Fall 2021 Courses
“The Tokyo Idea: Visualizing a Global City”
Tokyo is the political, cultural, and economic center of Japan. It is currently home to 13.5 million people, one tenth of Japan’s population, with the Greater Tokyo metropolitan area housing over 37 million people. Since its founding 400 years ago as Edo, the castle headquarters of the Tokugawa shoguns, the city has been reinvented and reimagined multiple times—as the birthplace of Japan’s early modern urban culture, imperial capital for a newly created nation-state, center of modern consumer culture, site of urban protests and postwar democracy in action, and postmodern megalopolis.
The class will focus on the different portrayals of Tokyo over time and how the city has been imagined in art, architecture, literature, film, popular culture, and fashion from the end of the Edo period to the present day. It will examine the changes that took place as the city modernized in the late nineteenth century (Meiji period), became the center of modern urban life in the 1910s-30s (Taishō and early Shōwa periods), experienced catastrophic devastation twice, and rebuilt itself as the center of the country’s economic miracle in the postwar era (late Shōwa, Heisei, and Reiwa). Having endured political upheavals, fires, earthquakes, fire-bombings and unbridled development, Tokyo has always been a complex subject. We will use that complexity to engage in interdisciplinary and multimodal thinking. This class is discussion based. Class sessions will include close analysis of images, texts, and films.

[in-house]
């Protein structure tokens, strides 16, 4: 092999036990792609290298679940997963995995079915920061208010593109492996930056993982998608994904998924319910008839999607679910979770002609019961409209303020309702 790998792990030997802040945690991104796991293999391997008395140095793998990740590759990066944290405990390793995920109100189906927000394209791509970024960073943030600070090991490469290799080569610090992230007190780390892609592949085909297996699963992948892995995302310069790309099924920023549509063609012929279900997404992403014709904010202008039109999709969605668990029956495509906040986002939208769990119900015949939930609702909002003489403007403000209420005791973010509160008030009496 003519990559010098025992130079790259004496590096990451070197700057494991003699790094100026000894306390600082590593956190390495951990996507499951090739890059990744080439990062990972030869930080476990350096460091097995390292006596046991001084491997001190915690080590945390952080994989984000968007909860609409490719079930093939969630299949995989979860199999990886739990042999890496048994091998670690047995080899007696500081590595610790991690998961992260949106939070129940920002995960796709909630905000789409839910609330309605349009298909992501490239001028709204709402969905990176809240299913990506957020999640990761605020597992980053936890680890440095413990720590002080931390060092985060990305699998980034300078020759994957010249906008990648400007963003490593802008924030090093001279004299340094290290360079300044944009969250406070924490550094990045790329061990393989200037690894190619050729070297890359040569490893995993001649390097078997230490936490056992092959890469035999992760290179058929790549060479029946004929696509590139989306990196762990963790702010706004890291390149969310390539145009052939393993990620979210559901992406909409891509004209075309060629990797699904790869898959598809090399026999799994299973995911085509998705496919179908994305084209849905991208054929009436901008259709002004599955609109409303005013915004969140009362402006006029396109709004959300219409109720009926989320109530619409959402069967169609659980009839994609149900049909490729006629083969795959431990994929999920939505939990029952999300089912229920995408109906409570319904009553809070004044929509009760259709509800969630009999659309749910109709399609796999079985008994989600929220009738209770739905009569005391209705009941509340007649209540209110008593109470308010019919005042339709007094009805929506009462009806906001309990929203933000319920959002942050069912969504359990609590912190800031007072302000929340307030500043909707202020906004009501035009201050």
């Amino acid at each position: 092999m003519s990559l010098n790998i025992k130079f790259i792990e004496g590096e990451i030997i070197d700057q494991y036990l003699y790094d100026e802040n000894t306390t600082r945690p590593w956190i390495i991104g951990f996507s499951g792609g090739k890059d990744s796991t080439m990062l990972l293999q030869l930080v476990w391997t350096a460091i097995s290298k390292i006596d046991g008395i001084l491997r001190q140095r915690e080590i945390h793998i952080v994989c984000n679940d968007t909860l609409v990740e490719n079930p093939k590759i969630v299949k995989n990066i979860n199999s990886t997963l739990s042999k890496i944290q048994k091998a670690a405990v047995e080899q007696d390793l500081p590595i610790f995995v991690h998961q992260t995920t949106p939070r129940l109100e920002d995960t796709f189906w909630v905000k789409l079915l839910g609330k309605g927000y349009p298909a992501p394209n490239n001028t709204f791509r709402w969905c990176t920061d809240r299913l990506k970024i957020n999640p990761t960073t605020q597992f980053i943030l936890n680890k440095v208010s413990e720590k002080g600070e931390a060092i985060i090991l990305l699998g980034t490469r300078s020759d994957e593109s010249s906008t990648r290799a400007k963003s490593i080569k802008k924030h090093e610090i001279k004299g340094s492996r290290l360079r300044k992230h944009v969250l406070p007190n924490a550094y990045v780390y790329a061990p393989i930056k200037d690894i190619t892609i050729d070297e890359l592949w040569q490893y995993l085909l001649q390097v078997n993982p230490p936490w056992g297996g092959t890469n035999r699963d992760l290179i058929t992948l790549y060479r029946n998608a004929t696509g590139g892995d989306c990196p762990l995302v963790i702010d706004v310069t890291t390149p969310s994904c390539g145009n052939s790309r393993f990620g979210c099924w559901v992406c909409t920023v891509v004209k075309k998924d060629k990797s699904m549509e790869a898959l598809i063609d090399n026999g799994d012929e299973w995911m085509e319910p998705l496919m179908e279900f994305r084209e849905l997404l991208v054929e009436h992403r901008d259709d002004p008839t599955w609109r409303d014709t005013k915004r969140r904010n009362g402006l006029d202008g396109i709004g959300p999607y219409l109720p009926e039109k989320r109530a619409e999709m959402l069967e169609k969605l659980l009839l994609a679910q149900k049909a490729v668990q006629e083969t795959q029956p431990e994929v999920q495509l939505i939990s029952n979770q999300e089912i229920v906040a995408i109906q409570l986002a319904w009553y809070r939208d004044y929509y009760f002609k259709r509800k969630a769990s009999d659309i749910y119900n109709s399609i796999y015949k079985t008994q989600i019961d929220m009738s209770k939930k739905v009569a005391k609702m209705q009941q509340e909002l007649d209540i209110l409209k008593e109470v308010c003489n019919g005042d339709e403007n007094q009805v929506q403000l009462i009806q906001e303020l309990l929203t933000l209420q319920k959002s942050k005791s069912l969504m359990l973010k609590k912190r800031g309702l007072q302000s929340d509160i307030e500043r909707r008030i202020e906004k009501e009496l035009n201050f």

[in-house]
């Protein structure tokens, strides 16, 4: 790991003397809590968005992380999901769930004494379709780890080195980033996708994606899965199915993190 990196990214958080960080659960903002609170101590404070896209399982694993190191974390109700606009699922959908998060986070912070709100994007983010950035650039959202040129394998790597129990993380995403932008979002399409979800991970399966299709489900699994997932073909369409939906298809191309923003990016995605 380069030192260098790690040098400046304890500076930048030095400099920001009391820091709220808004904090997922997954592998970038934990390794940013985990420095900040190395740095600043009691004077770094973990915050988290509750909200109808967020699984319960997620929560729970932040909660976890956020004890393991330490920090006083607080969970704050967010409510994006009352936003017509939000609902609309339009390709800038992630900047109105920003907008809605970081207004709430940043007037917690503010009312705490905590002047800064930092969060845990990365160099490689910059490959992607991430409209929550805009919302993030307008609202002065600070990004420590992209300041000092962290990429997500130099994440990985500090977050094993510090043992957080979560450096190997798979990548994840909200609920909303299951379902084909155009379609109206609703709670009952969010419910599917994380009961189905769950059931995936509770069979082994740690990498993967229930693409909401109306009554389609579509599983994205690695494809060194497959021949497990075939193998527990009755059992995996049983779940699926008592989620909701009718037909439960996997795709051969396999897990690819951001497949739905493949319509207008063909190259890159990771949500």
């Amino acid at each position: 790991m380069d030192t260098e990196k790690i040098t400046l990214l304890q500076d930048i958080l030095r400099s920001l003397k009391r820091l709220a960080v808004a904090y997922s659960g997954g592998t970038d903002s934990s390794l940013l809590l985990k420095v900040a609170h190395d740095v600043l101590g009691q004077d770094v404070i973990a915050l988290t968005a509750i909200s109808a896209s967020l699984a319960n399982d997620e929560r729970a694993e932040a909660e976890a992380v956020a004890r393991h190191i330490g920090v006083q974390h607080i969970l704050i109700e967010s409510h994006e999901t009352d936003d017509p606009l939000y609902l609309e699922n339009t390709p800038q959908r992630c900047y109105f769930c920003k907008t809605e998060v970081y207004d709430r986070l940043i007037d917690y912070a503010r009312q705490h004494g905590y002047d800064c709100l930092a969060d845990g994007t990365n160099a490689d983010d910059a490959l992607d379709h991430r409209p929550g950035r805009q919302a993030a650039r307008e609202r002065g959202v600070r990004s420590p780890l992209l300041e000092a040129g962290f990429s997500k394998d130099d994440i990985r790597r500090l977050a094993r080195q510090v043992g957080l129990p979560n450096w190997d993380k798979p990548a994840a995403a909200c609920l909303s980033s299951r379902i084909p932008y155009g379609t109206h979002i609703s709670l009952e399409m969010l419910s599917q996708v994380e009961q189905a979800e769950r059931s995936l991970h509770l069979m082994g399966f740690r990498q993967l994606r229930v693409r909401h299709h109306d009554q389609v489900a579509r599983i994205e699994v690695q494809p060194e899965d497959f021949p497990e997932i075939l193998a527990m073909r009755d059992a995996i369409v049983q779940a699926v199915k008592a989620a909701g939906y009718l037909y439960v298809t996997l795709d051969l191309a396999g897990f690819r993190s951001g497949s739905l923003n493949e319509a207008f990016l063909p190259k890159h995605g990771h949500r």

Spring 2021 Courses
“Visualizing Cities” ARTHIST 382.01
Visualizing cities in theory and practice. Exploring digital and visual representation of landscapes, structures, environments, history, culture, architecture, events, and populations. Change over time, cultural heritage, possible futures, and alternate pasts from historical, cultural, documentary, and scientific evidence and archives. The idea of the city as a conceptual category and metaphor. Ubiquitous computing in urban environments as a medium for interaction. Global cities and diaspora. Visual imagery and written accounts. Use of mapping, imaging, 3D, augmented reality, games. Individual and group research and production of visualizing cities projects. Topics and temporal foci vary. Instructor: Stern, Szabo, Triplett